The hon. Gentleman makes a fair point. Local authorities have powers in this respect, if they care to use them, and some authorities do. Indeed, the local authority in my area is extremely proactive in pursuing empty properties and trying to bring them into rented use or have them taken over by a housing association or somebody else. Typically, these are places such as flats above shops. The hon. Gentleman is absolutely right: there is something criminally wrong about large numbers of good-quality homes being deliberately kept empty across London. Some owners see them as long-term, reserve places that they might live in at some distant point in the future. Some see them as an investment and will wait for property prices to go up. In a society where there is so much homelessness and housing stress, it is simply immoral for places to be kept deliberately empty. I would therefore support effective measures to bring those homes back into use by people who are in desperate housing need.
Where the previous Government did act rather belatedly was on the construction of housing association and council properties. There was an increase in housing association build, most of which came about under section 106 of the Town and Country Planning Act 1990 and planning agreements on particular local sites. However, there was not enough intervention, and the previous Government were not proactive enough. Only rather belatedly did we start building council housing. I am pleased to say that my local authority is now building council housing again. That started during the latter period of the previous Government, when the then Liberal-controlled council brought the programme into being. That programme has continued and is being expanded under the current Labour-run administration in Islington. However, the authority lacks the capital that it requires from the Homes and Communities Agency. When the Minister replies, therefore, I hope he will understand that housing and building costs are high in London, that housing need is desperate and that the only long-term, efficient way out of the housing crisis is to construct council housing at fixed rents and with permanent tenure, which gives people a sense of security, a decent home and an environment in which to grow up.
Before I come to housing benefit, let me say one thing. If we go to any primary school, secondary school, police station or social worker in London and ask what the biggest problem is that we face, we will be told that it is related to housing in one way or another. Young people are growing up in small, overcrowded flats, with two or three siblings sharing a bedroom. That is no way to grow up. Young people in those circumstances cannot bring friends home and they cannot do their homework. There are fights over the television, there are fights over when the lights should be switched on and off-there are fights the whole time simply about space. Anyone who goes into a flat where three teenagers are sharing a room will see the arguments that go on and the stress that is caused to the whole family. What happens as a result? The teenagers do not stay home of an evening; they go out. They do not have a lot of money, so they get into bad company when they go out, and problems result from that. These teenagers underachieve in school. Illness runs rife throughout the whole family. The family breaks up. There is a huge cost to us all in terms of wasted lives, underachieving children, broken families, divorce and everything else. We must recognise that unless we provide all our young people with decent, secure, clean, dry and properly repaired accommodation, it is very unlikely that they will achieve their full potential in school, college or university. We are wasting a whole generation as a result of our failure to address the housing crisis in London.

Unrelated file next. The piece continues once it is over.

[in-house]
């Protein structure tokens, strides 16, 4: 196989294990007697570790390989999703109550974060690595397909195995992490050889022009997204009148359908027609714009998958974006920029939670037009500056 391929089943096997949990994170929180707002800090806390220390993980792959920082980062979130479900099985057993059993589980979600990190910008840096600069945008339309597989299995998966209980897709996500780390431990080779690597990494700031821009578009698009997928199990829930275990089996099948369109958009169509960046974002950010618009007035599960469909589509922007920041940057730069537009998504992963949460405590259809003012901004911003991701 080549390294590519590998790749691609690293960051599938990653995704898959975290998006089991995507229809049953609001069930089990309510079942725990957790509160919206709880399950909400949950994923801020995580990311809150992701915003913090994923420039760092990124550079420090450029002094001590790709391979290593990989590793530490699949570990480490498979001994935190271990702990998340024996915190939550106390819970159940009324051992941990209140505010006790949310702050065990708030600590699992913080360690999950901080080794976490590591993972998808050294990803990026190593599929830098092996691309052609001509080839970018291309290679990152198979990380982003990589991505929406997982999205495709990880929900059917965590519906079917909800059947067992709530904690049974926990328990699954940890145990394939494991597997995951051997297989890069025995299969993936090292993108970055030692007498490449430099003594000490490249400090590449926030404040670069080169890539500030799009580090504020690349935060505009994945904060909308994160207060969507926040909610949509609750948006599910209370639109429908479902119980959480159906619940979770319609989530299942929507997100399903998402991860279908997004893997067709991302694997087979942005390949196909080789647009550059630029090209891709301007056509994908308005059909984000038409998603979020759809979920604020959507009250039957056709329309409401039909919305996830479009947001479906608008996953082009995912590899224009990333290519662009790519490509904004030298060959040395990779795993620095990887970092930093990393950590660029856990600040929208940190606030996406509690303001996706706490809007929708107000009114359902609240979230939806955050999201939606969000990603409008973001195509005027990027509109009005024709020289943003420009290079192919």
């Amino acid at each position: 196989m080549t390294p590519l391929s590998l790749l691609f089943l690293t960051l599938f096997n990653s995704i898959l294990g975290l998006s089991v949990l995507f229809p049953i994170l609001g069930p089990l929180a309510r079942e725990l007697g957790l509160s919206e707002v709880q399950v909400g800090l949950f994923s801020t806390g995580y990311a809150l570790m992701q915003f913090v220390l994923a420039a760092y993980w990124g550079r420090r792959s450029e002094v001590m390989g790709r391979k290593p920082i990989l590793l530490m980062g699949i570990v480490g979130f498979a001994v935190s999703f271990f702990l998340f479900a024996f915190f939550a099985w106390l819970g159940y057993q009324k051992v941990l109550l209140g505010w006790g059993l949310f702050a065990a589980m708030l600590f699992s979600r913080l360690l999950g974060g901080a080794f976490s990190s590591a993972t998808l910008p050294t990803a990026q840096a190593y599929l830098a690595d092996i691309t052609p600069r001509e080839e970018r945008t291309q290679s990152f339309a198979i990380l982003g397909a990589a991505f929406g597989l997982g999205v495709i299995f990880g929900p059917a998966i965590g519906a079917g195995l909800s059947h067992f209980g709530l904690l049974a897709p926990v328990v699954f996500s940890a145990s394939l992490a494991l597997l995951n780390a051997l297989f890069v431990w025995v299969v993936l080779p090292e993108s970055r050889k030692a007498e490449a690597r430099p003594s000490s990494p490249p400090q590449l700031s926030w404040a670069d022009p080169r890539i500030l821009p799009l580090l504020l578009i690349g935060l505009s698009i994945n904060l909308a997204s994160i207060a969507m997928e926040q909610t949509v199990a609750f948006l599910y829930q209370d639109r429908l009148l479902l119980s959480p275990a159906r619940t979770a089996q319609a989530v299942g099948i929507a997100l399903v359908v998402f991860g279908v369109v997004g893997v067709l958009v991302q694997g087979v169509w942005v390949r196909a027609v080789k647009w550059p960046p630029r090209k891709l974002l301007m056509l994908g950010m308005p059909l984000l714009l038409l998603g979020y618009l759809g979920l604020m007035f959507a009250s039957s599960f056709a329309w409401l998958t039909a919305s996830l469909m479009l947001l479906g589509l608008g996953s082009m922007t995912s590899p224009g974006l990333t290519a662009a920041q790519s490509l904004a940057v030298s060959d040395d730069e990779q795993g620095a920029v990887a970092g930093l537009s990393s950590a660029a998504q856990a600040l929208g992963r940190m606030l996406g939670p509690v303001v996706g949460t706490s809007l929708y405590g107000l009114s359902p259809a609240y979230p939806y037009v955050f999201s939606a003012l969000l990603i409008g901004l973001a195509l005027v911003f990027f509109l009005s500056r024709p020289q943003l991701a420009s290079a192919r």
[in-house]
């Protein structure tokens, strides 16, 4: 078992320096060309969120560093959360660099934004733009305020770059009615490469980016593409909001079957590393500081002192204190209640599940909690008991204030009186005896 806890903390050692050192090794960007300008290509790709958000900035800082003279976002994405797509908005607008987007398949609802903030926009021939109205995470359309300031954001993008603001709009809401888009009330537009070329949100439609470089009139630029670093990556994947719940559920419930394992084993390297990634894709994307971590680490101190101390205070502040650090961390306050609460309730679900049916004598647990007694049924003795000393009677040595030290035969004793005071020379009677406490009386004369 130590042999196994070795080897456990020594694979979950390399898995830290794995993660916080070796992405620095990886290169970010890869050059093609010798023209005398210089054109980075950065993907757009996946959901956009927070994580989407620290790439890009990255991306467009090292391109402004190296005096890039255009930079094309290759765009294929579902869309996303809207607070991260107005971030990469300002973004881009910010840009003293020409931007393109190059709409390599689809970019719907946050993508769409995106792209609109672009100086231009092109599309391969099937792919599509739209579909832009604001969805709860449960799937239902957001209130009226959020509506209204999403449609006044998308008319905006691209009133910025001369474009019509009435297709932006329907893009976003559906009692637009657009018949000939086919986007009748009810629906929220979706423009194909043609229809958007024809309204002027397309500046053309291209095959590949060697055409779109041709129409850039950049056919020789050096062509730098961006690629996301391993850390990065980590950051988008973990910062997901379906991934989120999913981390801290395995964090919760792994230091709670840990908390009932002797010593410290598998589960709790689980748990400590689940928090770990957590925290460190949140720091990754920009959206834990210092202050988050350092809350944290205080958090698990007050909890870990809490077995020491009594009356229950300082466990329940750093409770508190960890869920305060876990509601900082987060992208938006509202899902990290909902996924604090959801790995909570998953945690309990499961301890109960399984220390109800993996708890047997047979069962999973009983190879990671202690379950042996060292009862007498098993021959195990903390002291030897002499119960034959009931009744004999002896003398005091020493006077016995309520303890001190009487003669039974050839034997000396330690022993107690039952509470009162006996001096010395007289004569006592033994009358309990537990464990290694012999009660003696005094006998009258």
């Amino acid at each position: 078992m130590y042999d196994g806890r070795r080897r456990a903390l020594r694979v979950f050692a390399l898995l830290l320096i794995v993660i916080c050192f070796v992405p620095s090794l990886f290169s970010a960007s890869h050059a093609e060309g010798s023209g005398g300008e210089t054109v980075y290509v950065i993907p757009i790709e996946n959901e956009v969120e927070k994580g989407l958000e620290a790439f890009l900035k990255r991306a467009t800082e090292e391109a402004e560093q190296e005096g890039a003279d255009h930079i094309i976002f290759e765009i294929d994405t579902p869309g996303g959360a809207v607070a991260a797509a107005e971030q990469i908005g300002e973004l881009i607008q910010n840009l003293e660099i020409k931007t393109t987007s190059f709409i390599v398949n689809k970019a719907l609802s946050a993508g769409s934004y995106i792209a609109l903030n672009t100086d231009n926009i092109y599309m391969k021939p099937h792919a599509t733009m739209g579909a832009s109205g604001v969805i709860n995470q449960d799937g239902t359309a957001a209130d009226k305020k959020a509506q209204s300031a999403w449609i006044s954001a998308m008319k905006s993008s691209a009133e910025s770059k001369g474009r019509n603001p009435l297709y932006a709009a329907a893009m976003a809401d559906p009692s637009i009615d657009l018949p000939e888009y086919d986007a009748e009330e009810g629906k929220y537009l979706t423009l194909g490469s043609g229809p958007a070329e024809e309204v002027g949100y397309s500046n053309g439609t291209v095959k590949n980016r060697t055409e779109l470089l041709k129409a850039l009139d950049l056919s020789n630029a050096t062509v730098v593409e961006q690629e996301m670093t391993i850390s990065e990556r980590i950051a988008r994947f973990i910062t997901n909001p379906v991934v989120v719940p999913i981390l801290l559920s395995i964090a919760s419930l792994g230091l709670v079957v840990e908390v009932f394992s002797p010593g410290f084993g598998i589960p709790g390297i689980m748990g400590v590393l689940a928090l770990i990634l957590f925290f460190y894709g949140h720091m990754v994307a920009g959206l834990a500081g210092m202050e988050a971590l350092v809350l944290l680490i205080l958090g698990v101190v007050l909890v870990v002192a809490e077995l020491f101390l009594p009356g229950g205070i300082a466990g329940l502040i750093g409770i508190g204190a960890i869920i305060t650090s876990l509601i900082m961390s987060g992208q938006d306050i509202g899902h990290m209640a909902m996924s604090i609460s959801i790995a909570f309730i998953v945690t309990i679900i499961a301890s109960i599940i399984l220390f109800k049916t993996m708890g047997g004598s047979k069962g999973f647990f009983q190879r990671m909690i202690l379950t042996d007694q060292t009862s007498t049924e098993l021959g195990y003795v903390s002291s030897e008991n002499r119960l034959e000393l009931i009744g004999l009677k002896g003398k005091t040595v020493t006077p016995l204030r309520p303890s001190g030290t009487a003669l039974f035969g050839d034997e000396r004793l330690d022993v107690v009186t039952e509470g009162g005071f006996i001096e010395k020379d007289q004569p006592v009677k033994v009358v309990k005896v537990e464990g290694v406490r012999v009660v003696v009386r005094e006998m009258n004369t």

Local authorities have great difficulty fulfilling their statutory housing obligations to house homeless families or those in desperate need. They do not have enough council or housing association allocations to do that. Incidentally, there is a whole science around allocation, with people looking at the choice of bidding or desperately looking on internet sites and reading newspapers to find out how many points they need to get which flat, how many steps are involved and all the other details, which are so important. However, most of those people, most of the time, will be desperately disappointed because they will fail even to be selected to look at a place, never mind to be shortlisted for possible allocation. For thousands and thousands of people, it is like losing a lottery every week, but the consequences are desperate. We therefore need to address the issue.
Local authorities often place families in private rented accommodation. I do not blame them for that; they have no choice. A whole industry has therefore grown up around the housing shortage, with letting agencies and private landlords charging as much as they can get away with. The housing benefit system will usually pay the rent. Although it varies slightly from borough to borough, the rent for a typical two-bedroom local authority flat in central London is of the order £100 a week. A two-bedroom flat in poor condition in the private sector costs at least £250 a week, and £300 is quite common. For a house, we are looking at £500 or £600 a week. The difference is paid through housing benefit, so we are all paying the exorbitant profits made by letting agencies and private landlords; they are the people who are living off the housing benefit system.
When the Government say, as the previous Government did, that they have to address the problem of the cost of housing benefit, particularly in London, I absolutely agree, because pouring money into the private sector in this way simply is not a good use of public funds.